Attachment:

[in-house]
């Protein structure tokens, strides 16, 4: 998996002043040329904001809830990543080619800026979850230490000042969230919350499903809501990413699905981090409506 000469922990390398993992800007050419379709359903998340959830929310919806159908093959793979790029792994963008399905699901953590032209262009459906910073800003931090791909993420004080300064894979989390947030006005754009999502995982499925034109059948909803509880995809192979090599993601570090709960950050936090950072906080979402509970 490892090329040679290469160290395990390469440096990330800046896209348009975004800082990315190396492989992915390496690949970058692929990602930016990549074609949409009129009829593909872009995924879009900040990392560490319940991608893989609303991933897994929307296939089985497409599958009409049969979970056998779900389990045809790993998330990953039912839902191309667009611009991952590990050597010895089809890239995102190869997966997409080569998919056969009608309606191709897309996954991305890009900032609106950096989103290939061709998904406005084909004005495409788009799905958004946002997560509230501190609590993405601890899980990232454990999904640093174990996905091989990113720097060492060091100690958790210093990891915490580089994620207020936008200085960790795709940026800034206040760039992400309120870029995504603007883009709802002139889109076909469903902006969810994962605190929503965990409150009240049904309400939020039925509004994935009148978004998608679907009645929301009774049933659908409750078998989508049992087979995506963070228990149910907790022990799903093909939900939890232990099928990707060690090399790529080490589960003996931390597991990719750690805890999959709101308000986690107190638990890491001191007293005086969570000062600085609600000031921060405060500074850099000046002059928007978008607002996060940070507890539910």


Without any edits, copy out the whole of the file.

[in-house]
């Protein structure tokens, strides 16, 4: 998996002043040329904001809830990543080619800026979850230490000042969230919350499903809501990413699905981090409506 000469922990390398993992800007050419379709359903998340959830929310919806159908093959793979790029792994963008399905699901953590032209262009459906910073800003931090791909993420004080300064894979989390947030006005754009999502995982499925034109059948909803509880995809192979090599993601570090709960950050936090950072906080979402509970 490892090329040679290469160290395990390469440096990330800046896209348009975004800082990315190396492989992915390496690949970058692929990602930016990549074609949409009129009829593909872009995924879009900040990392560490319940991608893989609303991933897994929307296939089985497409599958009409049969979970056998779900389990045809790993998330990953039912839902191309667009611009991952590990050597010895089809890239995102190869997966997409080569998919056969009608309606191709897309996954991305890009900032609106950096989103290939061709998904406005084909004005495409788009799905958004946002997560509230501190609590993405601890899980990232454990999904640093174990996905091989990113720097060492060091100690958790210093990891915490580089994620207020936008200085960790795709940026800034206040760039992400309120870029995504603007883009709802002139889109076909469903902006969810994962605190929503965990409150009240049904309400939020039925509004994935009148978004998608679907009645929301009774049933659908409750078998989508049992087979995506963070228990149910907790022990799903093909939900939890232990099928990707060690090399790529080490589960003996931390597991990719750690805890999959709101308000986690107190638990890491001191007293005086969570000062600085609600000031921060405060500074850099000046002059928007978008607002996060940070507890539910």